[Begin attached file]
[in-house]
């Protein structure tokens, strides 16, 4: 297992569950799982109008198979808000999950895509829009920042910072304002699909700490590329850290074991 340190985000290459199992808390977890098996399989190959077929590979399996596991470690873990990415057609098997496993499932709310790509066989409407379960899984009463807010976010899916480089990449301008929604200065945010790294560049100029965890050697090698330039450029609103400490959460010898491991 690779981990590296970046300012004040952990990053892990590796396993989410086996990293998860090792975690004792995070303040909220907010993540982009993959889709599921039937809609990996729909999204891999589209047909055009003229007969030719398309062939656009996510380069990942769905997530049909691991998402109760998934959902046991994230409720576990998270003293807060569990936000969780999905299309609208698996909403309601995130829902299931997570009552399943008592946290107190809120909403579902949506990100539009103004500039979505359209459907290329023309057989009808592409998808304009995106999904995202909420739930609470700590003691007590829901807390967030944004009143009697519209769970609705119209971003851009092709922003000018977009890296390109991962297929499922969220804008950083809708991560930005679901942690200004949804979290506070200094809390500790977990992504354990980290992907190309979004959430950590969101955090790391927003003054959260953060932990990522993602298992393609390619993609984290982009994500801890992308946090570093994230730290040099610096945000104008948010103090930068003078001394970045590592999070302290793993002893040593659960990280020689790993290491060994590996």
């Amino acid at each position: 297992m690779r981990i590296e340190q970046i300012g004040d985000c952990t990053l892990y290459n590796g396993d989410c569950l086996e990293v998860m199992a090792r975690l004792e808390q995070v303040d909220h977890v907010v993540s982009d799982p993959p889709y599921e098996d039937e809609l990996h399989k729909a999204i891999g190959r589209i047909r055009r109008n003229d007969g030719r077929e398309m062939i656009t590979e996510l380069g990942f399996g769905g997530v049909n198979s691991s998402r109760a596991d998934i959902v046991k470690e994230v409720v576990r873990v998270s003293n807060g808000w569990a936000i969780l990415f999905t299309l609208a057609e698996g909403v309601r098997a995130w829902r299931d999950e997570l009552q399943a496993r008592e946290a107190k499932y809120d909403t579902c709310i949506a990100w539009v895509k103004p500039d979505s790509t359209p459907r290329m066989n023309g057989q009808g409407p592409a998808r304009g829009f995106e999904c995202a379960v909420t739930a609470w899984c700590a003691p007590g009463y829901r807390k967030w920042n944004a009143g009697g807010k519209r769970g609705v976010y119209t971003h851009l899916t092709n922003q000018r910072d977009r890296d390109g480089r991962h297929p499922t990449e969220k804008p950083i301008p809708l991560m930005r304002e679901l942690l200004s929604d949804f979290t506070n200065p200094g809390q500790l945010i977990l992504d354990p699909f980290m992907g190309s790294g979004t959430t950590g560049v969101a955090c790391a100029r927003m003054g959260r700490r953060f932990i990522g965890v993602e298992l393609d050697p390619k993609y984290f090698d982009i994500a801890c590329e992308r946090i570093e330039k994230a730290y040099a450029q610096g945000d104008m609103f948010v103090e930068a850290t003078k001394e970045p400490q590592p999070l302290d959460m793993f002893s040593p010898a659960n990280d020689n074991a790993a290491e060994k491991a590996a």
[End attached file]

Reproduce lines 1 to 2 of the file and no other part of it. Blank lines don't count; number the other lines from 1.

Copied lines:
[in-house]
């Protein structure tokens, strides 16, 4: 297992569950799982109008198979808000999950895509829009920042910072304002699909700490590329850290074991 340190985000290459199992808390977890098996399989190959077929590979399996596991470690873990990415057609098997496993499932709310790509066989409407379960899984009463807010976010899916480089990449301008929604200065945010790294560049100029965890050697090698330039450029609103400490959460010898491991 690779981990590296970046300012004040952990990053892990590796396993989410086996990293998860090792975690004792995070303040909220907010993540982009993959889709599921039937809609990996729909999204891999589209047909055009003229007969030719398309062939656009996510380069990942769905997530049909691991998402109760998934959902046991994230409720576990998270003293807060569990936000969780999905299309609208698996909403309601995130829902299931997570009552399943008592946290107190809120909403579902949506990100539009103004500039979505359209459907290329023309057989009808592409998808304009995106999904995202909420739930609470700590003691007590829901807390967030944004009143009697519209769970609705119209971003851009092709922003000018977009890296390109991962297929499922969220804008950083809708991560930005679901942690200004949804979290506070200094809390500790977990992504354990980290992907190309979004959430950590969101955090790391927003003054959260953060932990990522993602298992393609390619993609984290982009994500801890992308946090570093994230730290040099610096945000104008948010103090930068003078001394970045590592999070302290793993002893040593659960990280020689790993290491060994590996």